Postcard from Japan, by Juli McNeely
May 28th, 2015,
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Juli Goes to JAIFA!
It has been my privilege to travel to the beautiful country of Japan to attend the JAIFA conference in a few days. What a beautiful country and lovely people here!! Since it is my first visit I have taken the opportunity to soak in the culture and see some of the sights before I travel back to the US.
There are certainly some observations I have been able to make both about the culture and also about the insurance industry here in Japan. First the metropolitan area of Tokyo has the largest population in the world at approximately 39 million people. In my few short days here, I found myself in awe of the fact that although the city is vast and full of never ending buildings, I never felt “crowded.” The city is very well organized and the Japanese people are lovely. There was that one moment while riding on the subway during morning rush hour but even that felt somehow orderly as people filed on and off of the subway at each stop, somehow pressing yet one more person into the car. It is also likely the cleanest large city I’ve ever visited. They have a well thought out system and people respect it.
Secondly, as I learn more about the insurance industry here in Japan, there are a couple of interesting stats I believe U.S. advisors would find worth noting. The Life Insurance Association of Japan (or LIAJ, which is equivalent to ACLI) – indicates 85.8% of all Japanese households have existing life insurance. The Japanese people also greatly prefer permanent insurance to term insurance. Also, according to LIAJ, the number of insurance agents in Japan has increased significantly since 2001. There are over 1 million licensed agents in Japan. That may have something to do with the high market penetration rate for life products in Japan.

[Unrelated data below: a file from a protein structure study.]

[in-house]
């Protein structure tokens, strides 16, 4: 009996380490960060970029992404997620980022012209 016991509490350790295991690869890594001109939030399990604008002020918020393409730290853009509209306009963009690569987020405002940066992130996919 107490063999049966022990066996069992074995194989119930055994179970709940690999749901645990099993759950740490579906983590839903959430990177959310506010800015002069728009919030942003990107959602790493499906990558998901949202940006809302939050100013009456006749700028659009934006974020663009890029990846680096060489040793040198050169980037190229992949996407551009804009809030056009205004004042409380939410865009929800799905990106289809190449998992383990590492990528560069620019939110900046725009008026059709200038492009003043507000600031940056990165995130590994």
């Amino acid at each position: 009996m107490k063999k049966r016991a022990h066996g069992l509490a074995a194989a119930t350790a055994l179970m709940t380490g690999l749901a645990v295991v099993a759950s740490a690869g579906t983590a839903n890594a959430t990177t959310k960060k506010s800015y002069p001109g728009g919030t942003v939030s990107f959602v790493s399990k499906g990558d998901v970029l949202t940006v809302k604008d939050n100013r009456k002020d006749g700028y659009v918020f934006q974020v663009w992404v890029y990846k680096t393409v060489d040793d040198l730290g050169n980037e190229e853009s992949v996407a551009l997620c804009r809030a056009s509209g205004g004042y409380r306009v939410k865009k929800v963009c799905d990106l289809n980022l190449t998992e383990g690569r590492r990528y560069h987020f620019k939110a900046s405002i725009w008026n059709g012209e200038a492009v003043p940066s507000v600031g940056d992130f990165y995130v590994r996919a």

Post WWII, the Japanese government approached the Japanese life insurers and asked that they consider hiring females so they could have jobs that could support their families. A significant number of female advisors were hired as “tied agents” who were given territories and sold insurance door to door. Still today, approximately 70% of all licensed agents in Japan are female.
I’m convinced that we can learn a lot from Japan and our friends at JAIFA. I also know they are eager to learn more about how we do business in the United States which is why they send a delegation to our NAIFA conference each year. I’m looking forward to attending their meeting and talking with their Executive Committee in the coming days.
Lastly, a big thank you to Yuka Nakahara Goven, NAIFA member from Dallas, and her husband Art for being my tour guides, interpreters and hosts during my time here in Japan. This trip has been an adventure and rewarding in so many ways. I am truly honored!